The epic is disguised by it's six songs; yet it's length rivals the last Radiohead record. Half of the tracks are mini Who-like rock operas. Think "A Quick One While He's Away" only menacing. Nearly every song has "Peter and the Wolf" like instrumental representation with several apocalyptic breakdowns in the manner of Wagner.
The lyrics are simple enough, but like a doomsday Hemmingway, they tell a devastating tale of violence and ideology. The war cries of Jihads and Crusades are the same words sung in Christian churches every Sunday morning. Indeed, the songs are structured after Muslim prayers, Psalms and Sunday morning praise songs.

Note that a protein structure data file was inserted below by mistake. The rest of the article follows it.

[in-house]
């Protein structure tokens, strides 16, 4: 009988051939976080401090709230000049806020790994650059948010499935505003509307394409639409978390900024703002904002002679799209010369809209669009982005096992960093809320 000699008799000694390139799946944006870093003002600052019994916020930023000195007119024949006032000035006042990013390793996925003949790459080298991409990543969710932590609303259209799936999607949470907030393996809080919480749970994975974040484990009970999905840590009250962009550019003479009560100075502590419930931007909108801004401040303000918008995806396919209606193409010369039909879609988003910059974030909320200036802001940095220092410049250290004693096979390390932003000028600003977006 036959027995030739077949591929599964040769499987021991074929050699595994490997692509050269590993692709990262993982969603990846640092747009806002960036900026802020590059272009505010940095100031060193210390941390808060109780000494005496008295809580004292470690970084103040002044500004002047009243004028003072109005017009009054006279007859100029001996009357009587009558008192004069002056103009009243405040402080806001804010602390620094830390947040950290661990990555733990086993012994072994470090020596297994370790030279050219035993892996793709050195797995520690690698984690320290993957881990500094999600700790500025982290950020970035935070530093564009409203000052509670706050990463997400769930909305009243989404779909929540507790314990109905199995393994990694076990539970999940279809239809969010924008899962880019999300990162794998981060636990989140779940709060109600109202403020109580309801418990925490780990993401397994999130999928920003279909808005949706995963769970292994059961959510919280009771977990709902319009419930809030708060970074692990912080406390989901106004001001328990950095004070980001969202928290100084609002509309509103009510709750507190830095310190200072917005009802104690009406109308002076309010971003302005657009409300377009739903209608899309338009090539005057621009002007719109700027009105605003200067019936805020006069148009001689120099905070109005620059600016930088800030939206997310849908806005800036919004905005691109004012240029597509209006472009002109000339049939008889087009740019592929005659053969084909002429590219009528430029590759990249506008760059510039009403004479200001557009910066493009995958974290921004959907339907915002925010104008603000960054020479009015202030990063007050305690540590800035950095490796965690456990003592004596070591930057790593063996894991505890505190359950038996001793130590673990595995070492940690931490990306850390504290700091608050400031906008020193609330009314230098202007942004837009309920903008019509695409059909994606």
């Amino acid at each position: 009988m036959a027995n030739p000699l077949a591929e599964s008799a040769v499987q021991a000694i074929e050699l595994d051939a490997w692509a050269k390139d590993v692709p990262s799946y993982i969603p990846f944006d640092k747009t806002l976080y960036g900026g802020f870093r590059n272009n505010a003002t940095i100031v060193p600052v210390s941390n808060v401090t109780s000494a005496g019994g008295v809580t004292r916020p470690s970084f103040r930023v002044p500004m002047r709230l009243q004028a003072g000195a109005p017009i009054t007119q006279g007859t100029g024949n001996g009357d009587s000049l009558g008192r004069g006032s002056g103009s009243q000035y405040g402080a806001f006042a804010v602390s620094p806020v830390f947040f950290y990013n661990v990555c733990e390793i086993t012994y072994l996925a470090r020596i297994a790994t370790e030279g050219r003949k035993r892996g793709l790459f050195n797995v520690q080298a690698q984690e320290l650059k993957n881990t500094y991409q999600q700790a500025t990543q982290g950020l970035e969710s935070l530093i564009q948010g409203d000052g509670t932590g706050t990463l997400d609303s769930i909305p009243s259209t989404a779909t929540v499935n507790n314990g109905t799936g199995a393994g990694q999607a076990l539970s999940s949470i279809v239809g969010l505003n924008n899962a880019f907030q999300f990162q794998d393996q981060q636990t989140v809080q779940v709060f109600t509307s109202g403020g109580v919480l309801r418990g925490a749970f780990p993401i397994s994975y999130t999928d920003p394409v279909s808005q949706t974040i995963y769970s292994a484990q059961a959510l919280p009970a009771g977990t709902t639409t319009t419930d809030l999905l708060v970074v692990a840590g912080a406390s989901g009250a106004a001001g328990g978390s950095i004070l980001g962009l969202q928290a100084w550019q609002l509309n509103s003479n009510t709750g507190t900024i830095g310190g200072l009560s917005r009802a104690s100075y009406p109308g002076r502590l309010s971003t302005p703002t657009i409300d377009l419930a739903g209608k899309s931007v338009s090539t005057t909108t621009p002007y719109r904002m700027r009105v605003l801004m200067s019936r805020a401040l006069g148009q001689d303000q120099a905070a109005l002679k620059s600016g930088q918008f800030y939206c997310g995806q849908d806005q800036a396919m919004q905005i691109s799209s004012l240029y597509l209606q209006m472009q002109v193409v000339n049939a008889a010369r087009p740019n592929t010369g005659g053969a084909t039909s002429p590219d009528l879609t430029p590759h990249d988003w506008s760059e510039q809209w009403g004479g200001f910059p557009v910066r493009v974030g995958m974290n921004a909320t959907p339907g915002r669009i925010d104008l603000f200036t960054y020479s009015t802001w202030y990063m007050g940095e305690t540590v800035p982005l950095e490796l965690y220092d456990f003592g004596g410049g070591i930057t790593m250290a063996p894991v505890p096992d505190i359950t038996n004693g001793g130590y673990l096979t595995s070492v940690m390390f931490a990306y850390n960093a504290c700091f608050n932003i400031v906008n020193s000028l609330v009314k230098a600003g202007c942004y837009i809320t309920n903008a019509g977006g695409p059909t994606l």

The album may suffer from some production short comings, but it only serves to make Secret Panels helmsman Jeremy Grace come off as an Old Testament Prophet, using what he can to preach his message; not for fame or glory, but to save the people from themselves.
This is not a rock record, but listen and hear one of the most ambitious and important musical recordings of the past five years. You'll be blown away like a suicide bomber on a rush hour bus.